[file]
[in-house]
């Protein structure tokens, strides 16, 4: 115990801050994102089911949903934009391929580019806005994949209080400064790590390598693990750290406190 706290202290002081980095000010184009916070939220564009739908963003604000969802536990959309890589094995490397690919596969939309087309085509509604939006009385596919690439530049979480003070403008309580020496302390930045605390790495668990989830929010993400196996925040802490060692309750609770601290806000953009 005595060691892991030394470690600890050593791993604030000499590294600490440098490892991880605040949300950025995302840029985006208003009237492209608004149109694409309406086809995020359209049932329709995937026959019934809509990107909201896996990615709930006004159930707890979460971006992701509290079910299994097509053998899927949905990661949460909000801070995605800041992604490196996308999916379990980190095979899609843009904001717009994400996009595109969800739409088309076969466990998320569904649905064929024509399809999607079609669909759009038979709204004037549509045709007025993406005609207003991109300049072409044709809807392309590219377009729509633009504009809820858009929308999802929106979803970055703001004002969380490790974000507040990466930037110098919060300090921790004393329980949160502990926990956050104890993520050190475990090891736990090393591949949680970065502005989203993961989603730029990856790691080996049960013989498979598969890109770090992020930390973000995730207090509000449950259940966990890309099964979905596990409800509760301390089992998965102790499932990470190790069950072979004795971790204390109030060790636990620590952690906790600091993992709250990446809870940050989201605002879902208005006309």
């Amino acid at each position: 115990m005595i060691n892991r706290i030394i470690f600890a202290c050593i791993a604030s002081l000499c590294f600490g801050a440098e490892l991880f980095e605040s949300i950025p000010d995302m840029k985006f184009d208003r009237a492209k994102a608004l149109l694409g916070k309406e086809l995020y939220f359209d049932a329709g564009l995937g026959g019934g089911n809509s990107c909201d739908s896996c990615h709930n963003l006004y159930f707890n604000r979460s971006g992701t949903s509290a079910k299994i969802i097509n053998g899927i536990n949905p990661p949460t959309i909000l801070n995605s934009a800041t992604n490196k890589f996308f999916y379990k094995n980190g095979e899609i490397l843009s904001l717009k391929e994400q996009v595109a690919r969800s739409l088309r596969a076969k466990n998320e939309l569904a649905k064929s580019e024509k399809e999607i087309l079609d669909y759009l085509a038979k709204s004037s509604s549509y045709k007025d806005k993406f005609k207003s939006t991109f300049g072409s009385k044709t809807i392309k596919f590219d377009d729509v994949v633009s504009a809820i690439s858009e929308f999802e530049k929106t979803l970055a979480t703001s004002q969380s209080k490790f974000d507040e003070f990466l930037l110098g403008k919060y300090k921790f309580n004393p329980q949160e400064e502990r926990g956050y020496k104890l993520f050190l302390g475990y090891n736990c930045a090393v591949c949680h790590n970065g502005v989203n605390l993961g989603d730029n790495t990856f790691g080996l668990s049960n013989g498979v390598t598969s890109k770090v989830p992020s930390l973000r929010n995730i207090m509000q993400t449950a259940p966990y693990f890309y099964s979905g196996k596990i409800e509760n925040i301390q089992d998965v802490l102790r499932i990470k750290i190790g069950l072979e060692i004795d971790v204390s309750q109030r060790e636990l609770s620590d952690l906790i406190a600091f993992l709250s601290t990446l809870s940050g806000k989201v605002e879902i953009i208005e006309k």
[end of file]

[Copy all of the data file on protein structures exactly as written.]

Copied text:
[in-house]
């Protein structure tokens, strides 16, 4: 115990801050994102089911949903934009391929580019806005994949209080400064790590390598693990750290406190 706290202290002081980095000010184009916070939220564009739908963003604000969802536990959309890589094995490397690919596969939309087309085509509604939006009385596919690439530049979480003070403008309580020496302390930045605390790495668990989830929010993400196996925040802490060692309750609770601290806000953009 005595060691892991030394470690600890050593791993604030000499590294600490440098490892991880605040949300950025995302840029985006208003009237492209608004149109694409309406086809995020359209049932329709995937026959019934809509990107909201896996990615709930006004159930707890979460971006992701509290079910299994097509053998899927949905990661949460909000801070995605800041992604490196996308999916379990980190095979899609843009904001717009994400996009595109969800739409088309076969466990998320569904649905064929024509399809999607079609669909759009038979709204004037549509045709007025993406005609207003991109300049072409044709809807392309590219377009729509633009504009809820858009929308999802929106979803970055703001004002969380490790974000507040990466930037110098919060300090921790004393329980949160502990926990956050104890993520050190475990090891736990090393591949949680970065502005989203993961989603730029990856790691080996049960013989498979598969890109770090992020930390973000995730207090509000449950259940966990890309099964979905596990409800509760301390089992998965102790499932990470190790069950072979004795971790204390109030060790636990620590952690906790600091993992709250990446809870940050989201605002879902208005006309």
């Amino acid at each position: 115990m005595i060691n892991r706290i030394i470690f600890a202290c050593i791993a604030s002081l000499c590294f600490g801050a440098e490892l991880f980095e605040s949300i950025p000010d995302m840029k985006f184009d208003r009237a492209k994102a608004l149109l694409g916070k309406e086809l995020y939220f359209d049932a329709g564009l995937g026959g019934g089911n809509s990107c909201d739908s896996c990615h709930n963003l006004y159930f707890n604000r979460s971006g992701t949903s509290a079910k299994i969802i097509n053998g899927i536990n949905p990661p949460t959309i909000l801070n995605s934009a800041t992604n490196k890589f996308f999916y379990k094995n980190g095979e899609i490397l843009s904001l717009k391929e994400q996009v595109a690919r969800s739409l088309r596969a076969k466990n998320e939309l569904a649905k064929s580019e024509k399809e999607i087309l079609d669909y759009l085509a038979k709204s004037s509604s549509y045709k007025d806005k993406f005609k207003s939006t991109f300049g072409s009385k044709t809807i392309k596919f590219d377009d729509v994949v633009s504009a809820i690439s858009e929308f999802e530049k929106t979803l970055a979480t703001s004002q969380s209080k490790f974000d507040e003070f990466l930037l110098g403008k919060y300090k921790f309580n004393p329980q949160e400064e502990r926990g956050y020496k104890l993520f050190l302390g475990y090891n736990c930045a090393v591949c949680h790590n970065g502005v989203n605390l993961g989603d730029n790495t990856f790691g080996l668990s049960n013989g498979v390598t598969s890109k770090v989830p992020s930390l973000r929010n995730i207090m509000q993400t449950a259940p966990y693990f890309y099964s979905g196996k596990i409800e509760n925040i301390q089992d998965v802490l102790r499932i990470k750290i190790g069950l072979e060692i004795d971790v204390s309750q109030r060790e636990l609770s620590d952690l906790i406190a600091f993992l709250s601290t990446l809870s940050g806000k989201v605002e879902i953009i208005e006309k």